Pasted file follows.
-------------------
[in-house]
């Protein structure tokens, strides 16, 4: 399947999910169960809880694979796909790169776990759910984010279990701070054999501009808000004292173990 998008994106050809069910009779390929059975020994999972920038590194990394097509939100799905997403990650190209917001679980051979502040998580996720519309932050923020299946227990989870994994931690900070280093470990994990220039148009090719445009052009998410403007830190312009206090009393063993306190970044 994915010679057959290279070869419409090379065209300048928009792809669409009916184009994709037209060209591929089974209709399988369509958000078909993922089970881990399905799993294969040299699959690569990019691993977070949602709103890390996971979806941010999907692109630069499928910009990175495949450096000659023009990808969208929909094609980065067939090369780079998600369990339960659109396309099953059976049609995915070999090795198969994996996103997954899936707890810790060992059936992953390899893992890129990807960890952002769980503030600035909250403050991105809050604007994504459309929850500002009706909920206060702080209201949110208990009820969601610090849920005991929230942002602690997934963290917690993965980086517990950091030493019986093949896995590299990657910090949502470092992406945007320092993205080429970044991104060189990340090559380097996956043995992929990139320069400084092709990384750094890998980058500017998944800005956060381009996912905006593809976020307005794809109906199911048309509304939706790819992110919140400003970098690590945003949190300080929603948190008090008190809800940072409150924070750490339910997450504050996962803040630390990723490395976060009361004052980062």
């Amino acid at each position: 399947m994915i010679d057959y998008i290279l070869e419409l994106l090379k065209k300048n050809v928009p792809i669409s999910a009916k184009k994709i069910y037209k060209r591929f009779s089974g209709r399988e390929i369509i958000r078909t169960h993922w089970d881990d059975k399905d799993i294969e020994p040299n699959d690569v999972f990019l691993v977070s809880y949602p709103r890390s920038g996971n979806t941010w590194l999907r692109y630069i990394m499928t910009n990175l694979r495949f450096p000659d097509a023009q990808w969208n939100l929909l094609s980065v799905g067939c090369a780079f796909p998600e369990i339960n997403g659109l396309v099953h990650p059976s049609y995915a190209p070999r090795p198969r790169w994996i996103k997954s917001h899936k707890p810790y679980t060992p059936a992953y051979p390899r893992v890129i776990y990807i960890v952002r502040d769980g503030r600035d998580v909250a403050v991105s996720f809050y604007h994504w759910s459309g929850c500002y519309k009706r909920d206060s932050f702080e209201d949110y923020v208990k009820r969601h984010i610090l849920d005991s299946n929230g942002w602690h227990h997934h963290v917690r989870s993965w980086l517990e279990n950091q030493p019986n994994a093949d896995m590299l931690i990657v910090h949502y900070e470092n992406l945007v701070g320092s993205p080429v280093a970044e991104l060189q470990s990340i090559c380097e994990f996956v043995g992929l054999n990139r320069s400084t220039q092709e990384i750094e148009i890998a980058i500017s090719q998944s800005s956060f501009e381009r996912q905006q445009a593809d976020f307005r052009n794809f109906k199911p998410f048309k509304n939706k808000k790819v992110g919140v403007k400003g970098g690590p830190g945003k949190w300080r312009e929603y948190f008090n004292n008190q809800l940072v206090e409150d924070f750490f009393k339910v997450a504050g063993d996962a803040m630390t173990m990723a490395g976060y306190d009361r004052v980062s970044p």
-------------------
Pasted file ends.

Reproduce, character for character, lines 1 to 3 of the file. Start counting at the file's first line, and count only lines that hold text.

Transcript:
[in-house]
């Protein structure tokens, strides 16, 4: 399947999910169960809880694979796909790169776990759910984010279990701070054999501009808000004292173990 998008994106050809069910009779390929059975020994999972920038590194990394097509939100799905997403990650190209917001679980051979502040998580996720519309932050923020299946227990989870994994931690900070280093470990994990220039148009090719445009052009998410403007830190312009206090009393063993306190970044 994915010679057959290279070869419409090379065209300048928009792809669409009916184009994709037209060209591929089974209709399988369509958000078909993922089970881990399905799993294969040299699959690569990019691993977070949602709103890390996971979806941010999907692109630069499928910009990175495949450096000659023009990808969208929909094609980065067939090369780079998600369990339960659109396309099953059976049609995915070999090795198969994996996103997954899936707890810790060992059936992953390899893992890129990807960890952002769980503030600035909250403050991105809050604007994504459309929850500002009706909920206060702080209201949110208990009820969601610090849920005991929230942002602690997934963290917690993965980086517990950091030493019986093949896995590299990657910090949502470092992406945007320092993205080429970044991104060189990340090559380097996956043995992929990139320069400084092709990384750094890998980058500017998944800005956060381009996912905006593809976020307005794809109906199911048309509304939706790819992110919140400003970098690590945003949190300080929603948190008090008190809800940072409150924070750490339910997450504050996962803040630390990723490395976060009361004052980062």
């Amino acid at each position: 399947m994915i010679d057959y998008i290279l070869e419409l994106l090379k065209k300048n050809v928009p792809i669409s999910a009916k184009k994709i069910y037209k060209r591929f009779s089974g209709r399988e390929i369509i958000r078909t169960h993922w089970d881990d059975k399905d799993i294969e020994p040299n699959d690569v999972f990019l691993v977070s809880y949602p709103r890390s920038g996971n979806t941010w590194l999907r692109y630069i990394m499928t910009n990175l694979r495949f450096p000659d097509a023009q990808w969208n939100l929909l094609s980065v799905g067939c090369a780079f796909p998600e369990i339960n997403g659109l396309v099953h990650p059976s049609y995915a190209p070999r090795p198969r790169w994996i996103k997954s917001h899936k707890p810790y679980t060992p059936a992953y051979p390899r893992v890129i776990y990807i960890v952002r502040d769980g503030r600035d998580v909250a403050v991105s996720f809050y604007h994504w759910s459309g929850c500002y519309k009706r909920d206060s932050f702080e209201d949110y923020v208990k009820r969601h984010i610090l849920d005991s299946n929230g942002w602690h227990h997934h963290v917690r989870s993965w980086l517990e279990n950091q030493p019986n994994a093949d896995m590299l931690i990657v910090h949502y900070e470092n992406l945007v701070g320092s993205p080429v280093a970044e991104l060189q470990s990340i090559c380097e994990f996956v043995g992929l054999n990139r320069s400084t220039q092709e990384i750094e148009i890998a980058i500017s090719q998944s800005s956060f501009e381009r996912q905006q445009a593809d976020f307005r052009n794809f109906k199911p998410f048309k509304n939706k808000k790819v992110g919140v403007k400003g970098g690590p830190g945003k949190w300080r312009e929603y948190f008090n004292n008190q809800l940072v206090e409150d924070f750490f009393k339910v997450a504050g063993d996962a803040m630390t173990m990723a490395g976060y306190d009361r004052v980062s970044p």